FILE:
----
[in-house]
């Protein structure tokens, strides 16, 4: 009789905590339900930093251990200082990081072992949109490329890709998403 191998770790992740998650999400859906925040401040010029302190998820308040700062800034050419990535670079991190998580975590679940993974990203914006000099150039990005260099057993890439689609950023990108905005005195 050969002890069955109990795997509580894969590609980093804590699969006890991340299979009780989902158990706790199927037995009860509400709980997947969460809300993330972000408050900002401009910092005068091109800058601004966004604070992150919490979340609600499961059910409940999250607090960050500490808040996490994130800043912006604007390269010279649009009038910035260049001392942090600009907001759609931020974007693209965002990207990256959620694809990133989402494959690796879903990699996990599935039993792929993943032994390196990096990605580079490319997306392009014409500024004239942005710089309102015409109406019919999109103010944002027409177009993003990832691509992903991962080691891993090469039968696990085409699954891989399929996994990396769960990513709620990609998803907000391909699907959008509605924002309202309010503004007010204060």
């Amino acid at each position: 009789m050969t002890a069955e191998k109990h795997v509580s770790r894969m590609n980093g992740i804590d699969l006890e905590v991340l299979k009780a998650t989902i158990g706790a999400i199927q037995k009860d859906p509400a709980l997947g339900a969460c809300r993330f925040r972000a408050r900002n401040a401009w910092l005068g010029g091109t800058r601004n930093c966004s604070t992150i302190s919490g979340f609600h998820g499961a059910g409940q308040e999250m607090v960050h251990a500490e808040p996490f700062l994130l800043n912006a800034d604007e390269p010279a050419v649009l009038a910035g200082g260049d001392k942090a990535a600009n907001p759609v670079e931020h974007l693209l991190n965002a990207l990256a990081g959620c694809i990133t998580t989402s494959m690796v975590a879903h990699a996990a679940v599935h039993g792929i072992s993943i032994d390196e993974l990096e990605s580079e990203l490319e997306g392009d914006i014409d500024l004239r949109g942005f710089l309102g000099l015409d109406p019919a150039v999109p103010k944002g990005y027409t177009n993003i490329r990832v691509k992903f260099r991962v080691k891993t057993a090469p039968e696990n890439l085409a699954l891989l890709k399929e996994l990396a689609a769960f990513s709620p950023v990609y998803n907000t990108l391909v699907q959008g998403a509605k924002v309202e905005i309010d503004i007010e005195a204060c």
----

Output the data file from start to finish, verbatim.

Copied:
[in-house]
């Protein structure tokens, strides 16, 4: 009789905590339900930093251990200082990081072992949109490329890709998403 191998770790992740998650999400859906925040401040010029302190998820308040700062800034050419990535670079991190998580975590679940993974990203914006000099150039990005260099057993890439689609950023990108905005005195 050969002890069955109990795997509580894969590609980093804590699969006890991340299979009780989902158990706790199927037995009860509400709980997947969460809300993330972000408050900002401009910092005068091109800058601004966004604070992150919490979340609600499961059910409940999250607090960050500490808040996490994130800043912006604007390269010279649009009038910035260049001392942090600009907001759609931020974007693209965002990207990256959620694809990133989402494959690796879903990699996990599935039993792929993943032994390196990096990605580079490319997306392009014409500024004239942005710089309102015409109406019919999109103010944002027409177009993003990832691509992903991962080691891993090469039968696990085409699954891989399929996994990396769960990513709620990609998803907000391909699907959008509605924002309202309010503004007010204060």
């Amino acid at each position: 009789m050969t002890a069955e191998k109990h795997v509580s770790r894969m590609n980093g992740i804590d699969l006890e905590v991340l299979k009780a998650t989902i158990g706790a999400i199927q037995k009860d859906p509400a709980l997947g339900a969460c809300r993330f925040r972000a408050r900002n401040a401009w910092l005068g010029g091109t800058r601004n930093c966004s604070t992150i302190s919490g979340f609600h998820g499961a059910g409940q308040e999250m607090v960050h251990a500490e808040p996490f700062l994130l800043n912006a800034d604007e390269p010279a050419v649009l009038a910035g200082g260049d001392k942090a990535a600009n907001p759609v670079e931020h974007l693209l991190n965002a990207l990256a990081g959620c694809i990133t998580t989402s494959m690796v975590a879903h990699a996990a679940v599935h039993g792929i072992s993943i032994d390196e993974l990096e990605s580079e990203l490319e997306g392009d914006i014409d500024l004239r949109g942005f710089l309102g000099l015409d109406p019919a150039v999109p103010k944002g990005y027409t177009n993003i490329r990832v691509k992903f260099r991962v080691k891993t057993a090469p039968e696990n890439l085409a699954l891989l890709k399929e996994l990396a689609a769960f990513s709620p950023v990609y998803n907000t990108l391909v699907q959008g998403a509605k924002v309202e905005i309010d503004i007010e005195a204060c």